Book Image

IoT Penetration Testing Cookbook

By : Aaron Guzman, Aditya Gupta
Book Image

IoT Penetration Testing Cookbook

By: Aaron Guzman, Aditya Gupta

Overview of this book

IoT is an upcoming trend in the IT industry today; there are a lot of IoT devices on the market, but there is a minimal understanding of how to safeguard them. If you are a security enthusiast or pentester, this book will help you understand how to exploit and secure IoT devices. This book follows a recipe-based approach, giving you practical experience in securing upcoming smart devices. It starts with practical recipes on how to analyze IoT device architectures and identify vulnerabilities. Then, it focuses on enhancing your pentesting skill set, teaching you how to exploit a vulnerable IoT device, along with identifying vulnerabilities in IoT device firmware. Next, this book teaches you how to secure embedded devices and exploit smart devices with hardware techniques. Moving forward, this book reveals advanced hardware pentesting techniques, along with software-defined, radio-based IoT pentesting with Zigbee and Z-Wave. Finally, this book also covers how to use new and unique pentesting techniques for different IoT devices, along with smart devices connected to the cloud. By the end of this book, you will have a fair understanding of how to use different pentesting techniques to exploit and secure various IoT devices.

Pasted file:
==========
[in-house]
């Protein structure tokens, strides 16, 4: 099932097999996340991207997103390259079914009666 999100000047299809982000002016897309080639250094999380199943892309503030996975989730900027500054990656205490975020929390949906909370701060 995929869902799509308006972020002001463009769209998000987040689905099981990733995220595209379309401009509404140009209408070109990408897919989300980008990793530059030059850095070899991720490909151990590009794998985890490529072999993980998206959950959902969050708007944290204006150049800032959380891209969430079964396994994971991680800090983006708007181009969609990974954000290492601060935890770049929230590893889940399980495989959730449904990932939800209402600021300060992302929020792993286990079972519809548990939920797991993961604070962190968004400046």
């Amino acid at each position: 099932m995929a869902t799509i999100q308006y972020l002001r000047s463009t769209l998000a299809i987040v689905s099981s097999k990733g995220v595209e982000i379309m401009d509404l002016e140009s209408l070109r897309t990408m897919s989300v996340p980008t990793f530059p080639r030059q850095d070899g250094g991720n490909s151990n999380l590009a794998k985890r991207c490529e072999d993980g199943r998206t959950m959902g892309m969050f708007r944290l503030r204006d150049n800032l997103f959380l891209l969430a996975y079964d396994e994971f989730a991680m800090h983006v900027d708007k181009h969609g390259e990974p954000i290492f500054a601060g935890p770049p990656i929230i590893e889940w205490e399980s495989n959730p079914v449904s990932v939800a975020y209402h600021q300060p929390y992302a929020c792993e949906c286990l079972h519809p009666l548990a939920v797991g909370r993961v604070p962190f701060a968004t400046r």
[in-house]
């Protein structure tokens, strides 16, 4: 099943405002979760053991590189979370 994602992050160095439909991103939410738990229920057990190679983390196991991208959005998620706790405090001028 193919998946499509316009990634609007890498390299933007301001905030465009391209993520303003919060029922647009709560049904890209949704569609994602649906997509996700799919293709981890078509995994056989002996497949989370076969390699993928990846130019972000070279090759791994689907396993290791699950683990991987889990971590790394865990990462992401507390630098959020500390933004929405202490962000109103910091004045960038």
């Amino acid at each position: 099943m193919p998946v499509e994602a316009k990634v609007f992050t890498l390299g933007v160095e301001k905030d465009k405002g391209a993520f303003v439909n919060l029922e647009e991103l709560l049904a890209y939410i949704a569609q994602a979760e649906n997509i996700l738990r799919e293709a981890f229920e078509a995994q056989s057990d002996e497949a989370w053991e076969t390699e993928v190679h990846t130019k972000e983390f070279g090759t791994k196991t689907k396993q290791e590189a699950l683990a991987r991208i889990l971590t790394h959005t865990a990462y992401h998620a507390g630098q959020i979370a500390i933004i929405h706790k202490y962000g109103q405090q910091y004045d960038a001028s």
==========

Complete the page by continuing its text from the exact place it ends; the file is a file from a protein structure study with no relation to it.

Table of Contents (19 chapters)
Title Page
About the Authors
About the Reviewers
Customer Feedback


Whether you have a software development background or system and networking background, you may be familiar with attack surfaces or vectors within each respective area. Attack surfaces refer to the many ways in which a device can be compromised via a source of input. This source of input may be via hardware, software, or wirelessly. Generally speaking, the more attack surfaces a device contains, the higher the likelihood of compromise. Attack surfaces are entry points into the IoT device. Sometimes, these entry points are inherently trusted by the IoT device or application. Each attack surface discovered will have an associated risk, likelihood, and impact. In essence, attack surfaces are threats which have the potential to negatively affect a device to perform unintended actions. In order to discover each attack surface, theoretical use cases will need to be thought of before testing has taken place, or before software is written. This exercise is known as threat modeling.